But the player who drove and pointed, directed her teammates and scored 22 points during the Liberty's 85-82 win over the Chicago Sky Sunday hasn't just come to the sports world's biggest stage for a chance to show off her newfound assertiveness. The decision is also a practical one: She has ambitions for her life after basketball, too.

Last year, Ms. Pondexter and a friend launched 4 Season Style Management, a New York-based firm that offers private fashion and image coaching and consulting for professional athletes and other high-profile individuals.

Ms. Pondexter is not a household name in the way Los Angeles star Candace Parker is. Moving to New York from the relative obscurity of Phoenix should bring her more endorsement opportunities and a bigger pool of potential leads and clients for her burgeoning company.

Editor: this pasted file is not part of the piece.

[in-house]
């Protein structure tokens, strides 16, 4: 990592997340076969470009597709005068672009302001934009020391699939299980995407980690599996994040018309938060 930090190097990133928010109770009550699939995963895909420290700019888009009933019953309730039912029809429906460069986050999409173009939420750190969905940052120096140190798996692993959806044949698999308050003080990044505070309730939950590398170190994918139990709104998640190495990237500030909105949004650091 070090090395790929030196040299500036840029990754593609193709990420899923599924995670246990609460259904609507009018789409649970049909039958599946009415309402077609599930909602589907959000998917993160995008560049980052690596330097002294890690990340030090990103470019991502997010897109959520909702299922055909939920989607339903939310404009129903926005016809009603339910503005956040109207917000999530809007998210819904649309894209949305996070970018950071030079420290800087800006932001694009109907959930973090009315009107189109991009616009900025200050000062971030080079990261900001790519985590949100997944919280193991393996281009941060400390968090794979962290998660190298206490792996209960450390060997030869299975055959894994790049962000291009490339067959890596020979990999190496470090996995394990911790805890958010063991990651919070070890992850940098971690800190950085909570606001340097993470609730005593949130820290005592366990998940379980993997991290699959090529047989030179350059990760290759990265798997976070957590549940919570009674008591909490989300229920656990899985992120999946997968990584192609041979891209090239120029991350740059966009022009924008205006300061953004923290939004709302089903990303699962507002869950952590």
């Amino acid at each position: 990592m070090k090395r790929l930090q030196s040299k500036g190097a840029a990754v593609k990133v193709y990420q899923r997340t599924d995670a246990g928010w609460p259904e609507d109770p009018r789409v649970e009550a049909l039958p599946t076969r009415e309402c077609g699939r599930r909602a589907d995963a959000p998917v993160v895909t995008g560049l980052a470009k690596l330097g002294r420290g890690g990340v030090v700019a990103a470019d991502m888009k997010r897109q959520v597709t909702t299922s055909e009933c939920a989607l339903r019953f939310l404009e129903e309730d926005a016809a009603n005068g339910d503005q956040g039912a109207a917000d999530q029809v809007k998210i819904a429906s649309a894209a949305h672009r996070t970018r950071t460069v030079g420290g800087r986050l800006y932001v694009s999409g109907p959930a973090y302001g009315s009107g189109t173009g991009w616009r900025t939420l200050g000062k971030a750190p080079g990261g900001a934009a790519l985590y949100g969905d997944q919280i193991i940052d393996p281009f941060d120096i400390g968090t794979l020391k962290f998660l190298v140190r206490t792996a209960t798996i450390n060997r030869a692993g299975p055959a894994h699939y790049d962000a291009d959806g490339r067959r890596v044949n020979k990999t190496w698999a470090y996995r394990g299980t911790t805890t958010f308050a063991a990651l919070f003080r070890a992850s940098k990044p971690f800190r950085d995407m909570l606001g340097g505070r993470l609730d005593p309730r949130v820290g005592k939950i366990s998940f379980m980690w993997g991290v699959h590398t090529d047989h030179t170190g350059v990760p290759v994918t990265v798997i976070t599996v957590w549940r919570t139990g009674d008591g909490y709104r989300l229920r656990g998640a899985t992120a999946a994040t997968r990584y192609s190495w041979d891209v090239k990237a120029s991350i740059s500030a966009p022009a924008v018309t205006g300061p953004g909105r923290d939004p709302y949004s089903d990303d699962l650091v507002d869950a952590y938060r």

"Right now we're just in the beginning stages and we have a lot of work ahead of us," said Ms. Pondexter, who describes her own style as "grunge, edgy, a little tomboyish."

"Look, we can't retire on our earnings in basketball like the men can," said Liberty general manager Carol Blazejowski. "Cappie's very smart. There's no better place for basketball or fashion than New York. She's starting a business and Phoenix is a small market; being here will introduce her to new fans on both the basketball side and the fashion side."

When Ms. Pondexter, fresh off a second championship with the Phoenix Mercury, asked for a trade to New York for her own off-court career prospects, it didn't quite have the gravity of Wayne Gretzky asking for a trade to Los Angeles—in part because his actress wife would have better prospects. But in WNBA circles, where she's a star of the first order, the shock was nearly as severe.

Ms. Pondexter won an Olympic gold medal in 2008 and followed her 2007 WNBA Finals MVP title run with another championship in 2009—and averaged 19.1 points, 4.2 assists and 5.0 rebounds while doing so.